Senior fellow, Observer Research Foundation
In the last quarter (April to June 2019), India’s GDP growth rate of 5 per cent is a warning sign that the realisation of a $5-trillion economy could remain a pipe dream because India will have to grow much faster in order to achieve it. India is no longer the fastest growing economy in the world, something which the Modi government has gone on repeating since 2015 when it did achieve 7.5 per cent GDP growth, which was the highest globally.
The Finance Minister has already unravelled a big package of sops and incentives alongside the bad news of 5 per cent growth and one cannot deny that the government is doing its best to avert a crisis. India got the Emerging Market Economy (EME) status in recent years based on its demographic numbers, fast growth and size of the economy. But India is not on a par with the other EMEs even though its GDP growth has been above 7 per cent in the past five years. India’s per capita income is $2,199 per year (estimated in nominal terms for 2019) as compared to China’s $10,153.
Also, in terms of the human development index, India falls way behind the other EMEs and its rank is 103 while China’s is at 86. India still has more than 200 million poor (21.2 per cent) as compared to its neighbours in the East which have reduced poverty drastically. China’s poverty level stands at 7.9 per cent. Thus, even though India and China are often clubbed together as the two emerging economic giants of Asia, China is way ahead of us in providing each citizen a higher income and standard of living.
While it is good for us to dream to be the third biggest economy in the world, today such ambition may get thwarted by the global slowdown. India’s trade and investment largely depend on global investors and importers of Indian goods and services. The trade war between the US and China, which has not reached a conclusive settlement yet, has created an uncertain global trade climate. Many countries around the world are facing grave economic problems, starting from our immediate neighbour Pakistan to distant Argentina which is struggling with huge debt and sliding currency.
Our biggest trade partners, China, the US and the EU, are also facing various complex economic problems which are disrupting the normal flow of trade and investment. Germany is definitely undergoing hard times and also Britain with impending Brexit.
India’s boasting about being the fastest growing country in the world attracted the attention of none other than President Donald Trump. He is of the view that India and China should not be given the developing country status and that both these economic giants are deriving undue benefits from the WTO by claiming to be developing countries, whereas, according to him, they are the fastest growing trillion dollars’ worth economies (India at $2.9 trillion, China at $14.2 trillion). He thinks they should be stripped of the developing country status and should not be allowed to derive benefits from WTO rules in trade and agriculture that allow them to give special input subsidies to farmers. He does not want India to protect farmers with minimum support price for crops.
Our farmers are earning Rs 6,426 a month, according to NSSO, that gave an annual income of Rs 77,112 per year (between July 2012 and June 2013), which, at the going dollar/Re exchange rate, comes to $1,071 per year as compared to the annual income of the American farmers of $26,128 in August 2019.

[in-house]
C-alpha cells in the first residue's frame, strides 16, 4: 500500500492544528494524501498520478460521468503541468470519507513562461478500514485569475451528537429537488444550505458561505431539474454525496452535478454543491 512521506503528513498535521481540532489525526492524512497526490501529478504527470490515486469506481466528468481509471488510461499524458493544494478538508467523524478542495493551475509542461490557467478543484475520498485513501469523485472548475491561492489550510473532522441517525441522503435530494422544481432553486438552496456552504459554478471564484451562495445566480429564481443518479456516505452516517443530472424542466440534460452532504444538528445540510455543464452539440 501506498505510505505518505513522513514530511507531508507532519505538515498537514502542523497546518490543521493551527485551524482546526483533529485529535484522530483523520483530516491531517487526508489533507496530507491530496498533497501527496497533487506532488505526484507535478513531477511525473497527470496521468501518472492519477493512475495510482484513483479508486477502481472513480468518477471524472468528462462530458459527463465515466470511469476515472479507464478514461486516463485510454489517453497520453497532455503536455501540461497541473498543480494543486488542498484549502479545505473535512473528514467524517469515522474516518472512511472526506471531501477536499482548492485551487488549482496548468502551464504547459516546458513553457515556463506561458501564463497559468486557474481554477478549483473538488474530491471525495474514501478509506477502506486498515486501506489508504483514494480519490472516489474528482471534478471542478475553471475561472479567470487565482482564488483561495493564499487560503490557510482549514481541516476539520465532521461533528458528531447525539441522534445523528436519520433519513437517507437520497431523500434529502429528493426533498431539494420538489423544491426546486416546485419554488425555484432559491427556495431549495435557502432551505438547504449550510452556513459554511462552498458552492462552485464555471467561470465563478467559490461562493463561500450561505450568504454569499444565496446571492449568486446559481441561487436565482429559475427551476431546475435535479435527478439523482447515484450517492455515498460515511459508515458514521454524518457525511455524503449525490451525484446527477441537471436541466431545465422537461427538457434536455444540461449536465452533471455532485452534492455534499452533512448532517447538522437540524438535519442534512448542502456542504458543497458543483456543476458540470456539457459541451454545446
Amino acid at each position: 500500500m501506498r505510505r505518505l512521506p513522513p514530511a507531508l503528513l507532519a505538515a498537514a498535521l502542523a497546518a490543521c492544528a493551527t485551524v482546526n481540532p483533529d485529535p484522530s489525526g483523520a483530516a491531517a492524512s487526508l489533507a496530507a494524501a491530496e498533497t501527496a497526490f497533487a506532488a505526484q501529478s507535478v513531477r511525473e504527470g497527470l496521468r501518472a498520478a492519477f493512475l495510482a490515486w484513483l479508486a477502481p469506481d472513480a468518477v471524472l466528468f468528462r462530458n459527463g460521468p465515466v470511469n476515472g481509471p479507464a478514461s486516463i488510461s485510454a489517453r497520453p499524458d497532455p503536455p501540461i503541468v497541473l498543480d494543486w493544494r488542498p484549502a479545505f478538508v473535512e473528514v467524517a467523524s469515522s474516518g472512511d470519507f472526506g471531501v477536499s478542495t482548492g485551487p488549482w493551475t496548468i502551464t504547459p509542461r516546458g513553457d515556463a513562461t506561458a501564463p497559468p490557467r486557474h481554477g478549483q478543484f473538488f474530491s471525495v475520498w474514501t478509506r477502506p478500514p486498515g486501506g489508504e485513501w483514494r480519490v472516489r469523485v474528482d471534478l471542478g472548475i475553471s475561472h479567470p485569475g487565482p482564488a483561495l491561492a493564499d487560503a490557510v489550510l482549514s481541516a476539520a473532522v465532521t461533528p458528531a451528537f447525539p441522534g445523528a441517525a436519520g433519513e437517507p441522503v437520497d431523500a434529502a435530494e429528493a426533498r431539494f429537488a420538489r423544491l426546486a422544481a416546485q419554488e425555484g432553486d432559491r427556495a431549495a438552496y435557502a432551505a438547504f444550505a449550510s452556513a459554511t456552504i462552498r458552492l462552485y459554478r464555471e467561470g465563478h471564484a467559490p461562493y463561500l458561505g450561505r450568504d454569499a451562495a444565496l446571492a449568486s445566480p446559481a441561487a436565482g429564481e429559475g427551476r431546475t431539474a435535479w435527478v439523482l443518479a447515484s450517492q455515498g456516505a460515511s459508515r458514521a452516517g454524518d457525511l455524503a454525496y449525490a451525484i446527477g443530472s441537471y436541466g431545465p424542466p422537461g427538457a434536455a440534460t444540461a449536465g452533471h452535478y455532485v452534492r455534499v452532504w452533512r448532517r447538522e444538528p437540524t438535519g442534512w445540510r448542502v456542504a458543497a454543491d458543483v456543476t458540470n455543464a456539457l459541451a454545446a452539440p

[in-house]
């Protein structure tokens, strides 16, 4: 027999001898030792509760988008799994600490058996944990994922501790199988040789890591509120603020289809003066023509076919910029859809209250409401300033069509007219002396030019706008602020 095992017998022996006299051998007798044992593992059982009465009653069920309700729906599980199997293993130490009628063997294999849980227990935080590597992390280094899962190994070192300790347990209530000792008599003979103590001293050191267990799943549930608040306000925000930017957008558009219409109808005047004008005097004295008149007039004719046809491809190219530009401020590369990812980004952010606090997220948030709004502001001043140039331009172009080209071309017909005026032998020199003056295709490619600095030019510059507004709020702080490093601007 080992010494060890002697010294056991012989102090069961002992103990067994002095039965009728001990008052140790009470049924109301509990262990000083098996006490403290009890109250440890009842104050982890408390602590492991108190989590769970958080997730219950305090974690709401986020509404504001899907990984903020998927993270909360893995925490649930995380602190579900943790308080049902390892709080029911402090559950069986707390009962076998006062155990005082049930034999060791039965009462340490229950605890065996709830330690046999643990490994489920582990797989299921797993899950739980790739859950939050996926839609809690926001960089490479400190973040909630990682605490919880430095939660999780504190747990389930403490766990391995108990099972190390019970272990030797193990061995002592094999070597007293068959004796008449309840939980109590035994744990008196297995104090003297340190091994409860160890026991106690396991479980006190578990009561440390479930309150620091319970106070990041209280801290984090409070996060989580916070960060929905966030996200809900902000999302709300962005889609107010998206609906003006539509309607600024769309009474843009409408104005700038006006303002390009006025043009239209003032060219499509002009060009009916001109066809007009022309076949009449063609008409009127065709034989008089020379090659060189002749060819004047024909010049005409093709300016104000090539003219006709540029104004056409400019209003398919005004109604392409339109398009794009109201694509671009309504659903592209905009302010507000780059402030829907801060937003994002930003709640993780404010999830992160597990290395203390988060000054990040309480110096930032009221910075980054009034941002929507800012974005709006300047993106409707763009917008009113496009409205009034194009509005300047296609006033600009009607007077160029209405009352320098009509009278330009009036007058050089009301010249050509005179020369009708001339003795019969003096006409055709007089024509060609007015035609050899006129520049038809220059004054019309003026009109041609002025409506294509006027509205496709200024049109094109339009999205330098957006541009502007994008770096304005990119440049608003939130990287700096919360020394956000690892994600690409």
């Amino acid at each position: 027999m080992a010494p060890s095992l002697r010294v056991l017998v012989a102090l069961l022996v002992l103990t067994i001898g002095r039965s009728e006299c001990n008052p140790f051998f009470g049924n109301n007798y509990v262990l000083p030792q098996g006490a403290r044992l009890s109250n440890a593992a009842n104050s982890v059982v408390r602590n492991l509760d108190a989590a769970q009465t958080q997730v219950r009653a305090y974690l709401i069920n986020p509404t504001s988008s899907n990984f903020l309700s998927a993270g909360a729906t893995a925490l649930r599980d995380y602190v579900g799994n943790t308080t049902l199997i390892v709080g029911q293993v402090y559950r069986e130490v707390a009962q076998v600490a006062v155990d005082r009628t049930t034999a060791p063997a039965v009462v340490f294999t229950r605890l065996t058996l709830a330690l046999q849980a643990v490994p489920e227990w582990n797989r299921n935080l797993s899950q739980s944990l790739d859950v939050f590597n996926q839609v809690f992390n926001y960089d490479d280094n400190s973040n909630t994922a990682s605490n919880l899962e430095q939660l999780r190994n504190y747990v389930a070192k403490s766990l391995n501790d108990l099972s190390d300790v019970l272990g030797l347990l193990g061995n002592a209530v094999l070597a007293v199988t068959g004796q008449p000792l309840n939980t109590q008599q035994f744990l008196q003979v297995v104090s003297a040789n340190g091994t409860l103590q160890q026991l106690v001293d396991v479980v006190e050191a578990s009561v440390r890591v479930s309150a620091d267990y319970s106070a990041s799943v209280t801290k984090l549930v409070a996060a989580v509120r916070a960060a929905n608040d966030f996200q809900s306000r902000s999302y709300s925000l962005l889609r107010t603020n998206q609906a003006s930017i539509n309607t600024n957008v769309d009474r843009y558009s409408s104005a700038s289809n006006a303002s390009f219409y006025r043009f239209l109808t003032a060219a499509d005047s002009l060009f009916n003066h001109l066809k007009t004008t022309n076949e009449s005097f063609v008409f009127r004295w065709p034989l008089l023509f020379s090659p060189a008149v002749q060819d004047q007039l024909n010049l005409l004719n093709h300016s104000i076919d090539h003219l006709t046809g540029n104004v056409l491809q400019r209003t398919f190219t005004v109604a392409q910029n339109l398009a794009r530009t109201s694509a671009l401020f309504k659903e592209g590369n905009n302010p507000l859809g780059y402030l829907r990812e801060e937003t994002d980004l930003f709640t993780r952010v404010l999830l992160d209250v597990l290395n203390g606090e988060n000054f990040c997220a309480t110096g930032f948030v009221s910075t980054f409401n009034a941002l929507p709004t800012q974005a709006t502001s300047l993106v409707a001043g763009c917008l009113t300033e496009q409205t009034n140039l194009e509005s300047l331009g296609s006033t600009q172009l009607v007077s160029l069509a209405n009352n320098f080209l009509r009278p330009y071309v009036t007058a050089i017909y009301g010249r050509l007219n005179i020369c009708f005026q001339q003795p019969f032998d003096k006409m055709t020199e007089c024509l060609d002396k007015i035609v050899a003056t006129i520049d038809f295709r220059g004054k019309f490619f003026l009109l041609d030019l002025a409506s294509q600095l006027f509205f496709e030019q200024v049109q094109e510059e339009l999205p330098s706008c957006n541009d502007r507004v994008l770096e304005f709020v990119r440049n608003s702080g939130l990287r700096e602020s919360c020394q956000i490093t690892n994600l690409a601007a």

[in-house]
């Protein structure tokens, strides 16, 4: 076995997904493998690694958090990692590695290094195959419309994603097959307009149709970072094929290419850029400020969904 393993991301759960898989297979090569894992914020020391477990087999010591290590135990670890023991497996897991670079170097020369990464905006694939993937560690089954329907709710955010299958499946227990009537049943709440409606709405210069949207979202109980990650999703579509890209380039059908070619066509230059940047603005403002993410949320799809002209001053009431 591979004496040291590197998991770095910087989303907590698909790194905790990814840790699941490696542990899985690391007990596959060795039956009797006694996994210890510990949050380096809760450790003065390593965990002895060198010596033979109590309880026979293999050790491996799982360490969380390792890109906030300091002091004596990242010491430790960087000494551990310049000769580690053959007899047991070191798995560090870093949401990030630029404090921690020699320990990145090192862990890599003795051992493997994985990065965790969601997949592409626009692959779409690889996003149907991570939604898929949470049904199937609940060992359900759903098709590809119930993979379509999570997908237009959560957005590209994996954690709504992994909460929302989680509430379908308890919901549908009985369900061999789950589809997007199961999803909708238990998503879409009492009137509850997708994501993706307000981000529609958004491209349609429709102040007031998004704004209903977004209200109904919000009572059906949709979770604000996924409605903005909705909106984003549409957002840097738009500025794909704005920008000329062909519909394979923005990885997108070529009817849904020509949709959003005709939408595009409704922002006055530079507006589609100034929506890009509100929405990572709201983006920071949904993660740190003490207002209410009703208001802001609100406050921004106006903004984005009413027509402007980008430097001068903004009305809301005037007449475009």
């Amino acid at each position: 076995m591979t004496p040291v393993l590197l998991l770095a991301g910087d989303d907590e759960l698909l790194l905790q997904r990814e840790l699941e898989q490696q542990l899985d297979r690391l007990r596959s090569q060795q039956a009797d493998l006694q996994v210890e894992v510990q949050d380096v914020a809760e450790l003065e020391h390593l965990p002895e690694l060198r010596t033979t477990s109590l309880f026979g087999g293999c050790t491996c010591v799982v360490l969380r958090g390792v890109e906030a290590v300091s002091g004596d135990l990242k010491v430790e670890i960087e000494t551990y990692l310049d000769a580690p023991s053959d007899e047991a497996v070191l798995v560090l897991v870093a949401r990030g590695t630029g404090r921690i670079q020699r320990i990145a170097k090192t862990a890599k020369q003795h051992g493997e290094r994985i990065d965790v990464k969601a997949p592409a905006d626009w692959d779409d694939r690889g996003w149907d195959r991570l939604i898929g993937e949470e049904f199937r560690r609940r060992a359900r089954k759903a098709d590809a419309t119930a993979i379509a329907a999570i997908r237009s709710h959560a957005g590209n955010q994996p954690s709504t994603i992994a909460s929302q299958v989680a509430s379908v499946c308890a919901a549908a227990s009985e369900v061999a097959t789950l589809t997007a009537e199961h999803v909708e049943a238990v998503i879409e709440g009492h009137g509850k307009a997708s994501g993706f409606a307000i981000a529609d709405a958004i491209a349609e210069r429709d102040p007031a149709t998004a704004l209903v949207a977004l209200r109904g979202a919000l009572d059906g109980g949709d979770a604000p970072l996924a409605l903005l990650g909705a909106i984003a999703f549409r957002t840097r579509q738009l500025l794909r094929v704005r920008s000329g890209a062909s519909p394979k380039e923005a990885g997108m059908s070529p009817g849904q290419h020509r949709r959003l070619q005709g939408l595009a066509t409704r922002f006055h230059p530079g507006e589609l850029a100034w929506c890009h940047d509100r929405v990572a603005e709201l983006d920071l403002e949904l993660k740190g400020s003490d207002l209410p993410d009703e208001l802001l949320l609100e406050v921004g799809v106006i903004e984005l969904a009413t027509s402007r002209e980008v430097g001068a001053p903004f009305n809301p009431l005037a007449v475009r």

It shows that there are good reasons for offering protection to small and marginal farmers in India who will be wiped out in the face of international competition from countries like the US and the EU. The special and differential treatment clause in WTO is very important for India in the context of its small farmers.
India’s farming has always been a problem because of fragmentation of land, poor infrastructure and low productivity. In the last quarter, agriculture has grown by a mere 2 per cent. The present fall in consumption demand in the country is largely due to the stagnant rural farm incomes. Not only have wages remained stagnant but also the earnings of farmers have not grown in the last five years to cover their costs adequately.
It is time to admit that India is still a developing country because another indicator is that a large proportion (47 per cent) of the population is dependent on agriculture as compared to 1.3 per cent in the US. China always claims that it is a developing country, which actually it is, despite its impressive skyscrapers and efficient infrastructure. People in the countryside are still living in very simple homes and there are plenty of signs that it is not a developed country. China’s per capita income is still much lower than that of developed countries.
If one tours around the US, Canada and the EU, one immediately notes the difference between developed countries and developing ones. The main thing noticeable is the absence of abject poverty, clean air and water, general smoothness in the running of everyday life in well-organised cities and an efficient bureaucracy, invisible garbage collection and good public transport system.
India aspires to be a developed country by 2047 which may or may not be possible. For the present, vigorous reforms will be needed for India to retain the status of an EME. It is imperative to have more FDI and FPI inflows as well as a growth in private investment to climb out of the low GDP growth mode.
Hopefully, the festival season will bring more cheer to the consumption sector which is suffering from lack of robust sales. The ‘animal spirits’ have to be stirred up which may require improving consumer confidence and more importantly, manufacturing growth. India will have to continue to support its farmers and fight vehemently against Trump’s initiative to strip India of the developing country status at the WTO.
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